posted by mmrtnt at 12:04 PM on August 28, 2014 [2 favorites]


The thing is, game journalism pays shit...

It's interesting to note that Penny Arcade is game journalism in comic form, and those guys have gotten paid quite well.

I wonder if that was a fluke?

posted by mmrtnt at 12:09 PM on August 28, 2014


I really enjoy Cara Ellison's writing. I imagine games journalism in general is difficult enough in terms of entitled, abusive keyboard tough guys, but being female on top must make it so much worse.
posted by GallonOfAlan at 12:31 PM on August 28, 2014


I wonder if that was a fluke?

Uh...yes? I feel like it's pretty uncontroversial that Penny Arcade is an unprecedented, runaway success by the standards of webcomics, game criticism, or pretty much any other classification you care to apply.
posted by kagredon at 12:33 PM on August 28, 2014 [5 favorites]


I had the opinion (wrong it seems) that everything tied to the video game industry was flush.

Sorry to hear otherwise, actually. I like seeing people be successful, especially in the arts

posted by mmrtnt at 12:38 PM on August 28, 2014


There may be flush people in it, the Gabe Newells and Notches and so on but for almost all the actual people that do the design and development work
.. well, back when I did in 1991 it was underpaid with insane hours and based on stupid milestones, and it only appears to have gotten worse.
posted by GallonOfAlan at 12:54 PM on August 28, 2014


I'd compare it to the music industry. Yes, there are millionaire rock stars, but you you decide to pursue a career in music in the expectation of becoming rich, you're a fool.
posted by baf at 5:51 PM on August 28, 2014 [1 favorite]


I have one friend still in the gaming biz, down from perhaps two dozen 20 years ago. His is a tale of true love of the business colored by ever-present misery and woe as he packs his life up every few years (or months) as one opportunity collapses, usually quickly, and he chases the next one in another city/state/country. He had a short, interesting stay in Rhode Island recently, for example.

I'd compare it to the music industry.

I have one friend still in the music biz. Same story, so, yeah, spot on.[1]

P.S. - I miss Old Man Murray.

[1] Except for a handful of friends who long ago gave up music, who now because of success/retirement/empty nesting can play a couple of gigs a month or get involved with the local scene because, hey, they don't have to support a themselves on the proceeds. Not sure if they count as 'biz', but good on them.
posted by kjs3 at 7:00 PM on August 28, 2014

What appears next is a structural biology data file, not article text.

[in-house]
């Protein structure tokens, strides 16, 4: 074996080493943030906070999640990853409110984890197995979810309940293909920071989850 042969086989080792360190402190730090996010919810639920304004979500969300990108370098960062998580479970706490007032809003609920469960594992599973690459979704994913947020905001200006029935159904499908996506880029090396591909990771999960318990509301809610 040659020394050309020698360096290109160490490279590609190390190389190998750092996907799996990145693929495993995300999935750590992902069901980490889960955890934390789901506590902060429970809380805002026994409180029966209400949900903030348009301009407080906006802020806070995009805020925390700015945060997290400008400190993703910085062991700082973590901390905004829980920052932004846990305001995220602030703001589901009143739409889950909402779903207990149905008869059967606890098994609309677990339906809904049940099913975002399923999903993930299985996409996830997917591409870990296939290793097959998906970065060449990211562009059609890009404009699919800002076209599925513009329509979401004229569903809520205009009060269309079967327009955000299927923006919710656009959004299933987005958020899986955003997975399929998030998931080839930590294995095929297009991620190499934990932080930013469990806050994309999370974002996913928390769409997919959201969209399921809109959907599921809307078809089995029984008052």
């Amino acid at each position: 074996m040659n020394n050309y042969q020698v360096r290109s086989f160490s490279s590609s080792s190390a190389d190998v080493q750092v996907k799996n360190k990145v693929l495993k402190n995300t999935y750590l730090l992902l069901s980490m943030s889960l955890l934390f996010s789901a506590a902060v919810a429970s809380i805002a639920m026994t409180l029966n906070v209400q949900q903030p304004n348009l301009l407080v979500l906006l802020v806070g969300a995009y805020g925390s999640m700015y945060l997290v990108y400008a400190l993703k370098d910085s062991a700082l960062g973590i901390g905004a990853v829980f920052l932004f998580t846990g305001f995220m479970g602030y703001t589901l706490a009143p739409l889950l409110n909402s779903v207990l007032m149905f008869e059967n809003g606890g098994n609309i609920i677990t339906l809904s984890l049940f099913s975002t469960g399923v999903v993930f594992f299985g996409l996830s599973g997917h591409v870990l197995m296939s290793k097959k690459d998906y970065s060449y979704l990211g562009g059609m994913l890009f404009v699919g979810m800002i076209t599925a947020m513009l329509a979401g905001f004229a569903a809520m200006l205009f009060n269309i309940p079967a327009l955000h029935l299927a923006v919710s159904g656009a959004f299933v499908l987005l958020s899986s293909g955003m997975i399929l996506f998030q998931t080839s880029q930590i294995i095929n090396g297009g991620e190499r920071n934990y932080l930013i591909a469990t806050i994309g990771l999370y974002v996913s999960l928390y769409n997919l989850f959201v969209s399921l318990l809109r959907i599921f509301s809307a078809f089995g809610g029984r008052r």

It's interesting to note that Penny Arcade is game journalism in comic form, and those guys have gotten paid quite well.

Robert Khoo.
posted by Sebmojo at 7:05 PM on August 28, 2014 [2 favorites]


Specifically:

While representing a Korean game developer with American dreams, Khoo thought of this popular little Web comic he knew called Penny Arcade. He got a meeting with founders Mike Krahulik and Jerry Holkins, and proceeded to pitch them an advertising partnership with his client. It did not take long to learn that Penny Arcade was not really a business at all.

“It was just two guys who created this great comic out of their apartment,” Khoo recalls. “Their main revenue stream was donations from readers. They set their drive limits on how much they needed to pay rent and groceries. They had accidentally signed away the company twice already, and gotten it back by sheer luck. In the first 15 minutes, I realized they had no idea what they were doing.”

Penny Arcade’s readership was already impressive and impassioned. And growing like kudzu. But given the voodoo economics of the enterprise, day jobs were looking inevitable.

“I was shocked,” Khoo says, “because here was what I believed to be an amazing product that these guys put out – they should be millionaires.”

It was a once-in-a-lifetime opportunity. And Khoo pounced. He drew up a 50-page business plan for Penny Arcade, then called a second meeting with the founders to discuss a less modest proposal: “I said, ‘Here’s the deal. This business plan is yours, no matter what. But I would love to execute it myself. I have the market experience, and I’m a gamer so I definitely understand the space. You give me the green light and I will quit my job and work for you for free for two months. If I can pay for myself after two months, great, keep me. And if I can’t, cut me.’

“That’s an offer you can’t refuse. Especially if you’re two guys barely making a living working out of your apartment.”

posted by Sebmojo at 7:16 PM on August 28, 2014 [3 favorites]


I love Cara Ellison's writing, I shall have to put together some samples of it and other writers at some point. It's a lovely article this one, because it talks about realities rather than necessarily complaining about it. Unfortunately this isn't a great time to be a journalist of any colour, especially one in the gaming presses, where free online content means paid work is at a premium. Obviously there are games writers who make a living, but they are definitely in the minority, although it does frustrate me that someone of Cara Ellison's talent cannot make a decent living writing about games.
posted by Cannon Fodder at 11:56 PM on August 28, 2014 [1 favorite]


It's a think piece about a mid-tier game critic struggling with their own limitations in the harsh face of the internet.
posted by Nanukthedog at 11:52 AM on August 30, 2014